Softly, softly: Think those guards stationed at the door are the Guild’s first line of defense? Nah, mate. The real guards wait in the shadows to ambush you before you even get close. PCs must make a Wis skill check (DC 20) to avoid being surprised (see 13th Age core book page 164).
WADE THINKS: “This is a grim professional tasked by a client to keep someone safe. It does this by putting its body between whoever it’s protecting and whatever’s attacking. Hmm, maybe I can adapt the skeletal hound’s skilled intercept.”
Protect the client: Once per round as a free action, an engaged bodyguard can automatically pop free from one enemy without taking an attack of opportunity and intercept an enemy who is moving to attack one nearby ally. Other enemies engaged with the bodyguard can take attacks of opportunity.
Frost Range Shrine Guardian
WADE THINKS: “This is a spiritual warrior tasked by the priesthood to protect a sacred place from desecration. It does this by making itself a vessel for the power of the gods of the frozen North. I imagine this power growing like a blizzard or encroaching ice, and the escalation die makes a great timer. If I were doing this for a book, I’d definitely ask a developer to check the math and make sure I haven’t made this monster too fearsome, or not fearsome enough.”
Spirits of the ice: The Frost Range shrine guardian adds cold damage equal to the escalation die to the damage from heavy mace. (This ability replaces the +6 damage that follows a natural even hit or miss.)
Guardian of the Golden Citadel
WADE THINKS: “This is a penitent knight tasked by the Great Gold Wyrm to keep vigil in the ruins of the Golden Citadel, slaying monsters and testing pilgrims in battle. It does this through self-sacrifice. If it’s paying a penalty to access an attack, that attack should be pretty good. Maybe I’ll give this attack an automatic success, like the despoiler mage’s magic missile attack, but keep the amount of damage the same as heavy mace.”
Penitent: The first time the guardian becomes staggered, the guardian can make a Penitenziagite attack on their next turn.
[special trigger] R: Penitenziagite (one nearby or far away enemy)—both the target and the guardian take 4 automatic damage
Limited use: 1/battle
“This is a courageous wilderness fighter tasked by a fellowship of rangers to roam far and wide across the Highdock mountain range—a place that attracts and sometimes spawns flying realms—keeping the peace and repelling invaders. It does this using weapons it’s found while exploring crashed flying realms. Highdock, and flying realms in general, call for weirdness; so I’ll create an ability that uses a random table to generates bonuses, penalties, and special effects.”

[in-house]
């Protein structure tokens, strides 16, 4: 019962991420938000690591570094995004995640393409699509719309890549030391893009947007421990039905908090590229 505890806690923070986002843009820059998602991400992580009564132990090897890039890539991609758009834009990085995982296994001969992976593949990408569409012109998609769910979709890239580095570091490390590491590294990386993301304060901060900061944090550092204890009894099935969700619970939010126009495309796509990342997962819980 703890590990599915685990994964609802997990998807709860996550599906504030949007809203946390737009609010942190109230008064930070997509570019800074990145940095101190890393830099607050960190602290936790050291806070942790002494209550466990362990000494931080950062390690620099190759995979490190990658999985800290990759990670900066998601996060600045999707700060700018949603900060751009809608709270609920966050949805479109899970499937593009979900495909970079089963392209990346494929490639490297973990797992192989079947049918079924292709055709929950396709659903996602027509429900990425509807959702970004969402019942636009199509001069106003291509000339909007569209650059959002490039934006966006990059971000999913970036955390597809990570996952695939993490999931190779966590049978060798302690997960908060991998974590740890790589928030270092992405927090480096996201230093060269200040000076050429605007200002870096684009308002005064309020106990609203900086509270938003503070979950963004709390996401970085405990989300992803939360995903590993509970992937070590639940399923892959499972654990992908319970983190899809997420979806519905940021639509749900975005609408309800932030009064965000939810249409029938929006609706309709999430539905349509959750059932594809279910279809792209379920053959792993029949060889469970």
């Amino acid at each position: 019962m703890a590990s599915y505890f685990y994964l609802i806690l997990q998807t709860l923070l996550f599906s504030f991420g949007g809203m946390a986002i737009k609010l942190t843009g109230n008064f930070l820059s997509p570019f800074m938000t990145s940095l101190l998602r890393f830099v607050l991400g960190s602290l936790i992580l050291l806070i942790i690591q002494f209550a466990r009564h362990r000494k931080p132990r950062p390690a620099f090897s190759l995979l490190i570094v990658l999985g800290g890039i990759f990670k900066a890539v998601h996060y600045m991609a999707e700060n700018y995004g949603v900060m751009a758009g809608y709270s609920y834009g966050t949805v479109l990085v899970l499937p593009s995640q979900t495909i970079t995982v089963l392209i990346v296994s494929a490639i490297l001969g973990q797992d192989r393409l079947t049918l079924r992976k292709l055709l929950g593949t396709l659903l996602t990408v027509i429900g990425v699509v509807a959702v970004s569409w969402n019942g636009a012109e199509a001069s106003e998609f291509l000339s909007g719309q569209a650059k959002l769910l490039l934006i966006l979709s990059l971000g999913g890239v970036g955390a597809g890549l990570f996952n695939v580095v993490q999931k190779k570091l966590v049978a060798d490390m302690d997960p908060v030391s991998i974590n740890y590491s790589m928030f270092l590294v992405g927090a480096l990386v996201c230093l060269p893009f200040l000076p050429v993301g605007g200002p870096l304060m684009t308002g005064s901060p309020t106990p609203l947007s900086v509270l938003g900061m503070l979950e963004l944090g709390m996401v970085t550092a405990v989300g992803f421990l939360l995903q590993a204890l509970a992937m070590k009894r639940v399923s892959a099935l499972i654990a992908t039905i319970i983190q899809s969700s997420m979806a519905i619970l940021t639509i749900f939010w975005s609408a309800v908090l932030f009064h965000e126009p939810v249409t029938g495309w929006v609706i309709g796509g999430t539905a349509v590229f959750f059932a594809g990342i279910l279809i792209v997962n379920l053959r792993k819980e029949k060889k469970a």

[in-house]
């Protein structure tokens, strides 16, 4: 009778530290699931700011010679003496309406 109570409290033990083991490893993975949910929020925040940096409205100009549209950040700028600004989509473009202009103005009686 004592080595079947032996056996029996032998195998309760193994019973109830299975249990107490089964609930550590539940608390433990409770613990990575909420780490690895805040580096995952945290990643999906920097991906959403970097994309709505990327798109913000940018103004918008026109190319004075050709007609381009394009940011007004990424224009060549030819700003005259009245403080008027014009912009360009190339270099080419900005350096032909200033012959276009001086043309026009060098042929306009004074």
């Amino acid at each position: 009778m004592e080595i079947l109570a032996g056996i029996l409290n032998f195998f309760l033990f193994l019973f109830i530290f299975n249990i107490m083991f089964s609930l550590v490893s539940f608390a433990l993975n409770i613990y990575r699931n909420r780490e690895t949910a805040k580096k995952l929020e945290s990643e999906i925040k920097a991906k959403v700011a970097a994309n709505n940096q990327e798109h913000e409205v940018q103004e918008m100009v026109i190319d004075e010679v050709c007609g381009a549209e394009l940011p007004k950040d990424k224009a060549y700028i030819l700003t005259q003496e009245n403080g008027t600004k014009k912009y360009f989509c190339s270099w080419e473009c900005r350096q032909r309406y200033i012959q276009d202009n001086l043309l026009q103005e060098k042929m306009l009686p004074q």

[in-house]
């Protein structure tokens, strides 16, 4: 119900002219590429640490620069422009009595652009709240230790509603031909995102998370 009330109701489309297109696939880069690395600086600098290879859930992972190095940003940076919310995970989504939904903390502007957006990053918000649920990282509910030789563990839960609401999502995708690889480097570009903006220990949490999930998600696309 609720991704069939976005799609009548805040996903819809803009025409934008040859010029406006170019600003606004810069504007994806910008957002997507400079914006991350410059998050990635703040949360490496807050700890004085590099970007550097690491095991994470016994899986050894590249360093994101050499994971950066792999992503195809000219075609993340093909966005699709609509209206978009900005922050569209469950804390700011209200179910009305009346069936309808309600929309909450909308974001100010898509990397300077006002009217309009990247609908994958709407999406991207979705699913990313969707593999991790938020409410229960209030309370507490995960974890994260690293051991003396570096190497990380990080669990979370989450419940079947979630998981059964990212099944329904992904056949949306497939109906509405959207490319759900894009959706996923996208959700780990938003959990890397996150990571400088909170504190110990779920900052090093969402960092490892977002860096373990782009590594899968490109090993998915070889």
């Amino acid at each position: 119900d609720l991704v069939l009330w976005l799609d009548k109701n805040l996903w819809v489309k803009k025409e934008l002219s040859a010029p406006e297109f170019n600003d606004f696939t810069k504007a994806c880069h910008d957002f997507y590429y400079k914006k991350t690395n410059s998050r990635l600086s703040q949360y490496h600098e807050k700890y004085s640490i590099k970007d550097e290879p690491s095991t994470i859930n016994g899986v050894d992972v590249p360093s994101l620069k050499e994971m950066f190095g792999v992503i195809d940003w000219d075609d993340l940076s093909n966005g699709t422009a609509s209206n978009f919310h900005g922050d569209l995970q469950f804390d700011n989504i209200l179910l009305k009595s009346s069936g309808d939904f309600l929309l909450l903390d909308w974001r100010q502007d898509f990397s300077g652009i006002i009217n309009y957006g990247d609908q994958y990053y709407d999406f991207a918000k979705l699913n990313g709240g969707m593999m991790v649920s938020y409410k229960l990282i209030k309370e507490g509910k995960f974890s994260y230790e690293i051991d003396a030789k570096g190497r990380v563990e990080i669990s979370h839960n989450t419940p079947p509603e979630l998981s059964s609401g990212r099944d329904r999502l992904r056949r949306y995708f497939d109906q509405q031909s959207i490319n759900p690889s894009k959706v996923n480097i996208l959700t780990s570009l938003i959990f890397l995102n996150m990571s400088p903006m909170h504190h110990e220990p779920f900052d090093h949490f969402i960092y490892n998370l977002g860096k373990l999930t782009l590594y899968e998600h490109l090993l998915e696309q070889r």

Sky realm weapon: Highdock rangers’ weapons are strange items they’ve found in flying realms. In addition to the +6 heavy mace damage that follows a natural even hit or miss, the attack does something unusual. Roll a d6 on the following table:
- At the beginning of its next turn, the ranger disappears with a faint pop and the weapon falls to the ground. If the PCs ever journey to Moonwreck, they find the ranger’s skeleton lying on the tundra.
- The ranger is surrounded by a glittering halo. Ranged attacks against the ranger get a +1 bonus until the end of the ranger’s next turn.
- The air is filled with butterflies made of rainbow light. They have no substance and disappear at the end of the battle.
- Dark clouds form in the sky overhead. Participants hear ominous peals of thunder, and see weird lights moving within the clouds. The effects disappear at the end of the battle.
- The target is surrounded by a glittering halo. Ranged attacks against the target get a +1 bonus (normal save ends).
- The ranger’s weapon emits a deafening chime. All nearby enemies must make a normal save or take a -1 to their attacks until the end of their next turn.
13th Age combines the best parts of traditional d20-rolling fantasy gaming with new story-focused rules, designed so you can run the kind of game you most want to play with your group. 13th Age gives you all the tools you need to make unique characters who are immediately embedded in the setting in important ways; quickly prepare adventures based on the PCs’ backgrounds and goals; create your own monsters; fight exciting battles; and focus on what’s always been cool and fun about fantasy adventure gaming. Purchase 13th Age in print and PDF at the Pelgrane Shop.